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Pastor's Letter 20240211- 11 February 2024 - 6th Sunday in Ordinary Time

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February 11th, 2024

Sixth Sunday in Ordinary Time


Jesus heals the Leper

 Message from Father Michael

Today’s Theme:  “Ritually Unclean”

Reflections on Today’s Scripture

(Leviticus 13:1-46)  People with leprosy* were considered ritually unclean in Biblical times, unfit to participate with the rest of the community in worship, and compelled to live apart from the general public.  Even today, insidious and unfamiliar diseases frighten us, and we seek cures at all cost.


(1 Corinthians 10:31-11:1)  Paul urges us never to do anything offensive to anyone, but to do everything for the glory of God.  Against the scourge of sin, threatening to alienate us from grace, the community of believers must stand together, strengthened as one.


(Mark 1:40-45)  Jesus’ cure of the leper brought much consternation from the public-at-large, and even from His own disciples.  But He taught us that there is something more dreadful and subtle than any physical illness—sin— against which we win immunity only by conversion to the healing power of Jesus Christ.


Acceptance and Rejection

To be sure, leprosy* is a terrible disease, but in many respects, it pales to being unloved, unwanted or abandoned.  Rejection is one of the worst things anyone can do to another human being, and hurts beyond any other state or emotion.  It damages self-image and makes people feel worthless, making them want to “shrivel up” and openly rebel.  As an example of its negative connotation, in one African tribe, being ostracized from the community is used as capital punishment. 

Children, the elderly and the handicapped are particularly devastated by rejection.  Abandonment by their parents can be equivalent to death for a child.  For the elderly, fear of rejection is worse than all their infirmities combined.  The deepest wounds for handicapped people are caused not by their physical or mental illness, but by the rejection they experience.  Creative people—writers, artists, etc.—are acutely vulnerable to being rebuffed, no matter what successes they’ve had.  Each of us, to some extent, has felt the pain of rejection.  

Normal reactions to avoid rejection include insulating oneself, avoiding relationships, risking little, wanting or needing nothing.  For some, it seems better to “build walls” and avoid relationships than to risk suffering rejection.  But this is like “cutting off one’s feet, so as not to need shoes.”

The man who approached Jesus, in today’s Gospel Reading, was a “reject.”  Forced to live outside his community, he dressed in torn clothing, wore his hair unkempt and announced “unclean, unclean,” and rang a bell in the presence of everyone.  People were loath to touch him, for fear of contracting his malady, and considered him to be suffering for sins he had committed.  Thus, lepers were considered to have been rejected by God, as well.  

When we reject people, we are, in effect, treating them as “lepers,” too, even though we may not be conscious of this.  We can reject people in subtle ways—by a “tone of voice,” or by “a look.” Such “pinpricks” of rejection can accumulate, having serious long-term effects.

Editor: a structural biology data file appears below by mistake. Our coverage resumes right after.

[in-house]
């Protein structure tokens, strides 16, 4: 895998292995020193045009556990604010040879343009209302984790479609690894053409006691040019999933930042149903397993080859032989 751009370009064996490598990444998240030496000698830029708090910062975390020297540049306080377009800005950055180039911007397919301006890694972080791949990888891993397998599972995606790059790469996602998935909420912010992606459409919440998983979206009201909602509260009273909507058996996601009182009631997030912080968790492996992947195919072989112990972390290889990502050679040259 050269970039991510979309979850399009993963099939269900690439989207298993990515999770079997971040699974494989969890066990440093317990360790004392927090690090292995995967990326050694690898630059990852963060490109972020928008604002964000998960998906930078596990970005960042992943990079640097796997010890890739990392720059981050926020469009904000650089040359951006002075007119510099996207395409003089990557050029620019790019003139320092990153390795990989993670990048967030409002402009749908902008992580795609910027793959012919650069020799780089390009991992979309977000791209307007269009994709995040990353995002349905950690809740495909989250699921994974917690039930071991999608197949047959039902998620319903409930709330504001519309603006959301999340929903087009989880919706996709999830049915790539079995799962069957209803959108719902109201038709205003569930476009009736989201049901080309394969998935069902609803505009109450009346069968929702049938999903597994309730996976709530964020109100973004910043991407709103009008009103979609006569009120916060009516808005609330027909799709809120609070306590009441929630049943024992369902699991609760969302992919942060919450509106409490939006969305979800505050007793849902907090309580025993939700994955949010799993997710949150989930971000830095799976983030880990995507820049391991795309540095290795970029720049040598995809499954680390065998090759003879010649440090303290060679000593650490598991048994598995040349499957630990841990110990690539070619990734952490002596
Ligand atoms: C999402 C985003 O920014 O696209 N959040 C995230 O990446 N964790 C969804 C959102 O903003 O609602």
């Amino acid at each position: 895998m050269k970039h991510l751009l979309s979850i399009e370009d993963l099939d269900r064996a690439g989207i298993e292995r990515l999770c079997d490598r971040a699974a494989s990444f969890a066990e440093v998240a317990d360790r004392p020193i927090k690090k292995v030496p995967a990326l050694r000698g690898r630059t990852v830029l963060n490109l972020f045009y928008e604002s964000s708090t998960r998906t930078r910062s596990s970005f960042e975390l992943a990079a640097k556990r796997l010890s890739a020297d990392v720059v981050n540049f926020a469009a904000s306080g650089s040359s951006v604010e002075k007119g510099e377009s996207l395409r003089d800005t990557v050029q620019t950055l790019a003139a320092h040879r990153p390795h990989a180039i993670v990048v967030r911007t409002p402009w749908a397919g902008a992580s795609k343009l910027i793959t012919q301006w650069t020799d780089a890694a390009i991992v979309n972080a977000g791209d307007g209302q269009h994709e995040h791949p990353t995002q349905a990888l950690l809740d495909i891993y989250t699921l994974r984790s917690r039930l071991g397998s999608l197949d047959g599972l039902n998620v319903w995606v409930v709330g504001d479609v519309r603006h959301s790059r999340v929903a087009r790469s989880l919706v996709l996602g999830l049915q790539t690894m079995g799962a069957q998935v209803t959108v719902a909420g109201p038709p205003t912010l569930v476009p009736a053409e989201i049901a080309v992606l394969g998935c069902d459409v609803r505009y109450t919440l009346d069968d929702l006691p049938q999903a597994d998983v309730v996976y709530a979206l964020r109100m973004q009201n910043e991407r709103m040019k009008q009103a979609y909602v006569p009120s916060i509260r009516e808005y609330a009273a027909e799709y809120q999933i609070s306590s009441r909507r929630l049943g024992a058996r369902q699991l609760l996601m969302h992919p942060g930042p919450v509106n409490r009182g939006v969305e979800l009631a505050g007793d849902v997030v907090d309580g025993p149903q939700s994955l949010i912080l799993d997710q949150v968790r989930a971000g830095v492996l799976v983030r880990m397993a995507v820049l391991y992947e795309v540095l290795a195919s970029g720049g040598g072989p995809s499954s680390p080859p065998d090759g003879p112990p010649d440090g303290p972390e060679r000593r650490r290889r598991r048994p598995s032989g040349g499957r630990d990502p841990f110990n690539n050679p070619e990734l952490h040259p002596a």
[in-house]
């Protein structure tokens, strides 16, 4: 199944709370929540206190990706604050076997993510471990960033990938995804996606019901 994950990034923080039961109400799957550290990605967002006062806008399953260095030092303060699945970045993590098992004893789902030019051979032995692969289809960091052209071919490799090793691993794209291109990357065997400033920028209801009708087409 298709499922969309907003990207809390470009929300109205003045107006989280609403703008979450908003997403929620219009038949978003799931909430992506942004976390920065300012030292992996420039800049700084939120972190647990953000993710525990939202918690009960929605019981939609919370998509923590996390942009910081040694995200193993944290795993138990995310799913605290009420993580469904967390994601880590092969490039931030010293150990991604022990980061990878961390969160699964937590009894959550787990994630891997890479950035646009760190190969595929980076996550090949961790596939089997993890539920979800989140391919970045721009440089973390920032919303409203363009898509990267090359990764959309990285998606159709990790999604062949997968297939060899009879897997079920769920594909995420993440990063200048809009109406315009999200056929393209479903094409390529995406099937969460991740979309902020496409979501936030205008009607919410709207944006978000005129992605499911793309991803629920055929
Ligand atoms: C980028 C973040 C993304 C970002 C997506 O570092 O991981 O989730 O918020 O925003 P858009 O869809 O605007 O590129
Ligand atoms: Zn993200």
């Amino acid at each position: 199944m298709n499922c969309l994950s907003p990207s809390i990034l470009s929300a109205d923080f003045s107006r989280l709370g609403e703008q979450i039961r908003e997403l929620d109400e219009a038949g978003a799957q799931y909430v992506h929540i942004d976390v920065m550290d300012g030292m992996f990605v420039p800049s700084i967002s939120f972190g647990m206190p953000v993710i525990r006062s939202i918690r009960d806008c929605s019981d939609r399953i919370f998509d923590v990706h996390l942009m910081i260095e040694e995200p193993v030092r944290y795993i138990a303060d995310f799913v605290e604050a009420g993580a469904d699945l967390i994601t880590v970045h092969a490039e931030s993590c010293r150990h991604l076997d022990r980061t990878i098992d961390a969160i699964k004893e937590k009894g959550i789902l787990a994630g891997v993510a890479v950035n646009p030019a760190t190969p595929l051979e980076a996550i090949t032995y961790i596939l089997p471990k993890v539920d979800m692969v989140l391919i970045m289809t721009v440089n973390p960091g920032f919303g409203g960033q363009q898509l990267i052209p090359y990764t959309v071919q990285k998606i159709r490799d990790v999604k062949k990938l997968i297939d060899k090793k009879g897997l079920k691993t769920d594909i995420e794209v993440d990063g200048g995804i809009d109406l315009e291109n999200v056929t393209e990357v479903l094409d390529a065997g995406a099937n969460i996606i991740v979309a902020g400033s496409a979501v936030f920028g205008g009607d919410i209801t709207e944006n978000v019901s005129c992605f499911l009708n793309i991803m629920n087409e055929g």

The interesting thing is not that Christ cured the leper, but the manner in which He did it.  Jesus “cut through” all the fear of contamination and dread, and was moved with compassion for him.  He reached out and touched him—a sign of “welcome”—and repaired his sense of being “dirty” and unworthy—nothing but “human scrap.”  Besides healing his human body, he healed his broken self-image.  

Jesus accepted the leper for “who he was.” Acceptance is the answer to rejection.  It is one of the loveliest things that can happen to us.  When people “accept us,” they give us a feeling that we are worthwhile.  Each of us longs to be accepted for what we are.  It is the love of acceptance of others that makes us the unique persons we are.  Acceptance for our skills or labor does not make us unique, for others can do the same work—perhaps even better than we do!  But when we are accepted for who we are, we become distinctive and irreplaceable; able to realize our full potential.

This is how our Blessed Lord, Jesus, accepted the leper; and how He accepts us, as well.  In turn, it is how we, also, may learn to accept others, and reach out to those who are suffering the pain of rejection.  In doing so, we can rekindle hope; and bring back the “zest for life” in someone else; we dimly mirror the infinite compassion of God.  

May God Richly Bless You!


And This Is Love.docx

To view a recording of today's Holy Mass, click here:

*Hippocrates is thought to have described the symptoms of leprosy as early as 460 B.C., and skeletal evidence from 2000 B.C. has been discovered. Norway’s Dr. Gerhard Hansen is credited for discovering the causative agent, a bacterium named Microsporium Leprae, in 1873.  Leprosy is routinely called “Hansen’s disease,” in recognition of his work.  An effective treatment wasn’t developed until the 1940s.  Each year, as many as 150 people contract the disease in the US, with up to 250,000 cases diagnosed, worldwide. 

Edited by Father Michael
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